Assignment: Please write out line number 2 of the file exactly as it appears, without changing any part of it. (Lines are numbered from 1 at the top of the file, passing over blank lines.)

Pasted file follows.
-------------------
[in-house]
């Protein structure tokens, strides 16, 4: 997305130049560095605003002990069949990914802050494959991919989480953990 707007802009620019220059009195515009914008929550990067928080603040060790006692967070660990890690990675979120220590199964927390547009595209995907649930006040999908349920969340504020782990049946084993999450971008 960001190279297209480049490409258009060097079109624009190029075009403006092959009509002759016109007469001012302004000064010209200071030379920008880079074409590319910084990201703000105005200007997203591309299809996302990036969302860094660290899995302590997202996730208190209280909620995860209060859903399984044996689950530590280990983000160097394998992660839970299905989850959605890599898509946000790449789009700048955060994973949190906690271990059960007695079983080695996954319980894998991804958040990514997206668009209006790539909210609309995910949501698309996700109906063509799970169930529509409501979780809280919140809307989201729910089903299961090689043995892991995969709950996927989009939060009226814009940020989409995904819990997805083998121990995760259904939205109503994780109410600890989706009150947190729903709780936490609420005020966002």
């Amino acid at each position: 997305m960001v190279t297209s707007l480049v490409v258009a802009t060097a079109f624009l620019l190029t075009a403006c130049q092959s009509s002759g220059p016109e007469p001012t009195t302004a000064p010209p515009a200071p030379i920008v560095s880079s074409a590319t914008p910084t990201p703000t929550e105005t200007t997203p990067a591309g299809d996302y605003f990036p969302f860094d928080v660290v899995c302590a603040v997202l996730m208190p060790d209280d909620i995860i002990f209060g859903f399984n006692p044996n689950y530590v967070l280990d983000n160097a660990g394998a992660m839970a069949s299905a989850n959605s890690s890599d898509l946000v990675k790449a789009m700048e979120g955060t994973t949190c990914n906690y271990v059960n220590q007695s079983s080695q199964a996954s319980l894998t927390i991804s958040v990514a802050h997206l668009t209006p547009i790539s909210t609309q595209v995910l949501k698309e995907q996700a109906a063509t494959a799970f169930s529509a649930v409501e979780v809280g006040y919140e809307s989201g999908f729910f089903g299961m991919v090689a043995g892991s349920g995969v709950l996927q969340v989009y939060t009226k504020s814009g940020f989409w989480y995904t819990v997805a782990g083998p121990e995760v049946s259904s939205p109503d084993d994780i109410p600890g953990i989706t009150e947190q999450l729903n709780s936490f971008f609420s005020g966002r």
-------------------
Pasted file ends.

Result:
């Protein structure tokens, strides 16, 4: 997305130049560095605003002990069949990914802050494959991919989480953990 707007802009620019220059009195515009914008929550990067928080603040060790006692967070660990890690990675979120220590199964927390547009595209995907649930006040999908349920969340504020782990049946084993999450971008 960001190279297209480049490409258009060097079109624009190029075009403006092959009509002759016109007469001012302004000064010209200071030379920008880079074409590319910084990201703000105005200007997203591309299809996302990036969302860094660290899995302590997202996730208190209280909620995860209060859903399984044996689950530590280990983000160097394998992660839970299905989850959605890599898509946000790449789009700048955060994973949190906690271990059960007695079983080695996954319980894998991804958040990514997206668009209006790539909210609309995910949501698309996700109906063509799970169930529509409501979780809280919140809307989201729910089903299961090689043995892991995969709950996927989009939060009226814009940020989409995904819990997805083998121990995760259904939205109503994780109410600890989706009150947190729903709780936490609420005020966002």